3. Lastly, the Court found that the false answers provided by the insured were material, because they “influence[d] the judgment of the insurer in selling the policy and accepting the risk.”

Thus, rescission was proper and the Court granted summary judgment.

Date of Decision: December 18, 2017

Kelly v. Lincoln Benefit Life Co., No. 3:16-cv-1335, 2017 U.S. Dist. LEXIS 207546 (M.D. Pa. Dec. 18, 2017) (Munley, J.)


This appeal stems from an underlying UIM action that involved a 2012 automobile accident. The insured settled with the underinsured-tortfeasor for $15,000 and filed a UIM claim with the insurer. After settlement negotiations failed, the insured filed suit against the insurer, and each party then filed an offer of judgment. The insurer offered $30,000 and the insured’s offer of judgment amounted to $85,000. Policy limits were $100,000.

The jury ultimately returned a verdict for $375,000. The trial court entered judgment on the verdict for $360,000 plus interest after subtracting the initial $15,000 settlement without prejudice to either party’s right to file a post-judgment motion for molding or other relief. The insurer filed a motion to mold the verdict to the policy limits. The insured filed a motion to amend the complaint to add a bad faith claim and for counsel fees.

The trial court denied the insured’s motion to amend, but allowed her to file a new complaint asserting a bad faith claim. As to the insurer’s motion to mold to the $100,000 policy limit, the trial court stated that it had discretion not to mold the verdict because the insurer engaged in “scorched earth” settlement practices. Lastly, the trial court awarded the insured counsel fees on the non-molded verdict, per the offer of judgment rule.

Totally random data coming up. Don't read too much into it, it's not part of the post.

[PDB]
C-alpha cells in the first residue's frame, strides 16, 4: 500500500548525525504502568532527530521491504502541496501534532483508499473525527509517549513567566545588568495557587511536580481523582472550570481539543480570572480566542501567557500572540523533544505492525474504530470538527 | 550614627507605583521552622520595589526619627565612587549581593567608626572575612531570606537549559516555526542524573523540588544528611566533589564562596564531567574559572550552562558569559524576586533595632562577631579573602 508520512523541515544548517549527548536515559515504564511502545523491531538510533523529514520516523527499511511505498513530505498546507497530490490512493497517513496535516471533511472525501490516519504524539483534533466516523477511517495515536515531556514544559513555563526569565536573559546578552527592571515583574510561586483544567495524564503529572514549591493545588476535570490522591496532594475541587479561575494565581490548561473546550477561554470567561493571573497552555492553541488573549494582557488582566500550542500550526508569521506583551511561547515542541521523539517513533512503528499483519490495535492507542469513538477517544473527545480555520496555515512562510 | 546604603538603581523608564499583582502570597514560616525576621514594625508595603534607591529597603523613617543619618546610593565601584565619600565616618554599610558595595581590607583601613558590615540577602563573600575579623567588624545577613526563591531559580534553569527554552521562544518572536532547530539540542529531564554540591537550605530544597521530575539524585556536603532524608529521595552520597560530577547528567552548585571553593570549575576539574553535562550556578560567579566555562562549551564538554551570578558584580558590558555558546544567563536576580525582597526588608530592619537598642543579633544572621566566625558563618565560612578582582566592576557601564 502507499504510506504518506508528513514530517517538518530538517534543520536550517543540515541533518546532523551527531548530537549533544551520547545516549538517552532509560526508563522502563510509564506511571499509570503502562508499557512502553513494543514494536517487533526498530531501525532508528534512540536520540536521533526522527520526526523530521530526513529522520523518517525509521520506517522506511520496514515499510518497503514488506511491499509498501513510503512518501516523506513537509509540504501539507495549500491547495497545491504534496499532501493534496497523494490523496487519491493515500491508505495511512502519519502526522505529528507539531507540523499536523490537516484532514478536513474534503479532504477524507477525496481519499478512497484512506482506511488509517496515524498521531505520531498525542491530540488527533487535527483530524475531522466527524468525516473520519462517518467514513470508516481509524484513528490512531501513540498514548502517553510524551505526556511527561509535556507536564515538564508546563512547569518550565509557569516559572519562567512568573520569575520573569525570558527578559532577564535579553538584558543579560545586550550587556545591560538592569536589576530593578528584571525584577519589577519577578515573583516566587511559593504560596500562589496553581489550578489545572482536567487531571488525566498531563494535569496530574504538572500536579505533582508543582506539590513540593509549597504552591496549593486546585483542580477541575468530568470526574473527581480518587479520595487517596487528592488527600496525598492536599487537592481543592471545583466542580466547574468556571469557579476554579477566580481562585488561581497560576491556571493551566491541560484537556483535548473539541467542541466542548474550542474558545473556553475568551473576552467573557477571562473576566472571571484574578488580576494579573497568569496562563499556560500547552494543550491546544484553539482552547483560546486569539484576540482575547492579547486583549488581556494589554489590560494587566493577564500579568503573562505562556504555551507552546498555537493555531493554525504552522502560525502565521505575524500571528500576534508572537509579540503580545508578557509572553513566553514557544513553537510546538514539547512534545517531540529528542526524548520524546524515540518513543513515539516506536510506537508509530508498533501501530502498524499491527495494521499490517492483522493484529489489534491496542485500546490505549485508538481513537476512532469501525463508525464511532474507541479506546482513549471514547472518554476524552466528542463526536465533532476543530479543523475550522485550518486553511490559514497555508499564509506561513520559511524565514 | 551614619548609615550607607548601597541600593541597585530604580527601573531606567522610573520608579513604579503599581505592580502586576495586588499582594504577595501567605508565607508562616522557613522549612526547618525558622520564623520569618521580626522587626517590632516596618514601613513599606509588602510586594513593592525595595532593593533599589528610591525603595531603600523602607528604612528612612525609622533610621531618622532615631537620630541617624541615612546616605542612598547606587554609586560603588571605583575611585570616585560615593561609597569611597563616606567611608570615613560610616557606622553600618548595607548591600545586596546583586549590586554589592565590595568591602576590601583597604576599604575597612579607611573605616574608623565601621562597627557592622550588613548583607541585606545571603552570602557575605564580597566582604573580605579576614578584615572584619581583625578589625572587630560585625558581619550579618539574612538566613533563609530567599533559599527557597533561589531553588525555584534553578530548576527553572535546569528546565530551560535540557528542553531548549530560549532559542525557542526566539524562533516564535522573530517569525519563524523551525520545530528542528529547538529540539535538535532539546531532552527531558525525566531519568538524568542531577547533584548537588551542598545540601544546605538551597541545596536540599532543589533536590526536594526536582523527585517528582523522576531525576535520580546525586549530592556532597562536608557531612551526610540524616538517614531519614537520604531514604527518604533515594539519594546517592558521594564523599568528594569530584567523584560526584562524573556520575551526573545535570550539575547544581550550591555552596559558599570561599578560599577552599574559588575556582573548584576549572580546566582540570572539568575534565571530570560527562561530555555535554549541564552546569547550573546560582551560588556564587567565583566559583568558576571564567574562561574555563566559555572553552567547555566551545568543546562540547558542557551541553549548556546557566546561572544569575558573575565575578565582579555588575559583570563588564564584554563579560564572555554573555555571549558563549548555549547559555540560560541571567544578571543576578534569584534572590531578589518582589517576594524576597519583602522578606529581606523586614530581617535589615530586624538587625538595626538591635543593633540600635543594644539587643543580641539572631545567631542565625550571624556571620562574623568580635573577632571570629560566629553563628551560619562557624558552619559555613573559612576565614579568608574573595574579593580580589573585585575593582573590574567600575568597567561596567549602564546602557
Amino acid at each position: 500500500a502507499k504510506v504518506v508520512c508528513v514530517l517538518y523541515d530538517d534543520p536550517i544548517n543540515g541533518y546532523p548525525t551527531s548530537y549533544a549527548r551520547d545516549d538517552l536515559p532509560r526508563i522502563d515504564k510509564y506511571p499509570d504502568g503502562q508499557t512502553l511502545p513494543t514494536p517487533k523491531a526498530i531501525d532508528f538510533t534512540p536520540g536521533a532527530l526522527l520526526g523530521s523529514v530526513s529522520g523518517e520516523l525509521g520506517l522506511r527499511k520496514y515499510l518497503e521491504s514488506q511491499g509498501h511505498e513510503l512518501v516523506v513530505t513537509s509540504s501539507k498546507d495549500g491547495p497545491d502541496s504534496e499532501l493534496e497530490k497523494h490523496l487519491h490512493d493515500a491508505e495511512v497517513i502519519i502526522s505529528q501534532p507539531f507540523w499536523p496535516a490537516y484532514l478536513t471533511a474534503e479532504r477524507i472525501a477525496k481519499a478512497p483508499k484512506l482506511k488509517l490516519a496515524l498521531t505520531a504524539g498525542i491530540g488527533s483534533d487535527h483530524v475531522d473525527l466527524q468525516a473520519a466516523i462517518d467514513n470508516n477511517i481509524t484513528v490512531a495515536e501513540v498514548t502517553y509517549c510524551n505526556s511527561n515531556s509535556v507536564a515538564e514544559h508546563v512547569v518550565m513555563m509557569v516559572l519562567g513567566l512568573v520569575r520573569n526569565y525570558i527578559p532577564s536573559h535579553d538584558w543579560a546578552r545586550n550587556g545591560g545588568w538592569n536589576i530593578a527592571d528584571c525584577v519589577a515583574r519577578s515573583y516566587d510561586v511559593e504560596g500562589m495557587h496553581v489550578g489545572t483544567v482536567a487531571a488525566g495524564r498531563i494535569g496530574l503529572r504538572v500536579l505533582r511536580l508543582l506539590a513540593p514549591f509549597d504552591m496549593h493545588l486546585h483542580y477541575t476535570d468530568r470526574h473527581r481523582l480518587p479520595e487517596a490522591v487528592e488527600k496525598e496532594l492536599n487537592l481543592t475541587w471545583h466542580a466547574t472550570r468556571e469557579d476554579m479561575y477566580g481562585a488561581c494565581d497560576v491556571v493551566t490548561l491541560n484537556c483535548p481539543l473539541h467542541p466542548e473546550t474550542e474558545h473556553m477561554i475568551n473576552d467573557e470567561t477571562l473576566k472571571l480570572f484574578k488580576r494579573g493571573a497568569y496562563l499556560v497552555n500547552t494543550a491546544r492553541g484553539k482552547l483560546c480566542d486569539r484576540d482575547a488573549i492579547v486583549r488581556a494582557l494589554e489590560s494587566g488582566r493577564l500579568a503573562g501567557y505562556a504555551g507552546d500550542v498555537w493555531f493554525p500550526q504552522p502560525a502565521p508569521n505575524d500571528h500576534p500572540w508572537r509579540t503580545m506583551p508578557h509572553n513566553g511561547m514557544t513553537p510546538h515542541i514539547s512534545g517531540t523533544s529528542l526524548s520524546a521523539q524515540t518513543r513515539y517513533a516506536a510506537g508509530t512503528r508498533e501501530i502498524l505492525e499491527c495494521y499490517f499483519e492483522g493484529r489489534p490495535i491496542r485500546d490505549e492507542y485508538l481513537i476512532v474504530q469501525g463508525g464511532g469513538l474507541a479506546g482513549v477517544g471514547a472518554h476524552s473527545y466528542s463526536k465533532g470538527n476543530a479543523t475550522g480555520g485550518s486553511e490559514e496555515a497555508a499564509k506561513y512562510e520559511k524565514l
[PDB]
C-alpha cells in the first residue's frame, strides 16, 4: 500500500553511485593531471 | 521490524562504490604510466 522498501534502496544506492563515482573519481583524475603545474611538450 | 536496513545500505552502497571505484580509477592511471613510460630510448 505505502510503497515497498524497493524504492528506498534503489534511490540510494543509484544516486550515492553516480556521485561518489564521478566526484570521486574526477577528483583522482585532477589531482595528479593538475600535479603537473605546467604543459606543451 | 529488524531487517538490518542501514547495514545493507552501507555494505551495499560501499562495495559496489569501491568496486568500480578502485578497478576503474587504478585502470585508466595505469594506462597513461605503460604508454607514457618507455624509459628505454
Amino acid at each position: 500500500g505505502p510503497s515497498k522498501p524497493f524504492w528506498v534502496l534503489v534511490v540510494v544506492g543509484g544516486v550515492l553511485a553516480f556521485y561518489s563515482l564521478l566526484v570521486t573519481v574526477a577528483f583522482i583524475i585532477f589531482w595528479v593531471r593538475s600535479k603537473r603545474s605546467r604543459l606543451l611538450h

On appeal, the Appellate Division ruled that the trial court erred in declining to mold the verdict. The Court primarily relied upon case law that commands molding the verdict, because “UIM cases are first-party contract claims against insurers, but they are generally tried as if they were third-party tort actions with the insurer standing in for the uninsured or underinsured tortfeasor . . . . Thus, courts have appropriately recognized the need to mold jury verdicts in these cases to reflect the rights and duties of the parties under the insurance policy.”

The Appellate Division added that the trial court erred in molding the verdict based upon the insurer’s alleged bad faith, when the issue of bad faith had never been pleaded or adjudicated. It rejected the idea of deciding the bad faith issue without giving both parties the opportunity to litigate the issue.

The Appellate Division did affirm the insured’s right to counsel fees under the offer of judgment rule, however, the sum awarded was in error because the fee application submitted to the trial court was deficient. The Appellate Division stated that “a fee application must ‘be supported by an affidavit of services addressing the factors enumerated by RPC 1.5(a)’ and must include a specific enumeration of the services performed and the hours spent.”

The Appellate Division remanded the action back to the trial court for the various reasons articulated.

Date of Decision: December 14, 2017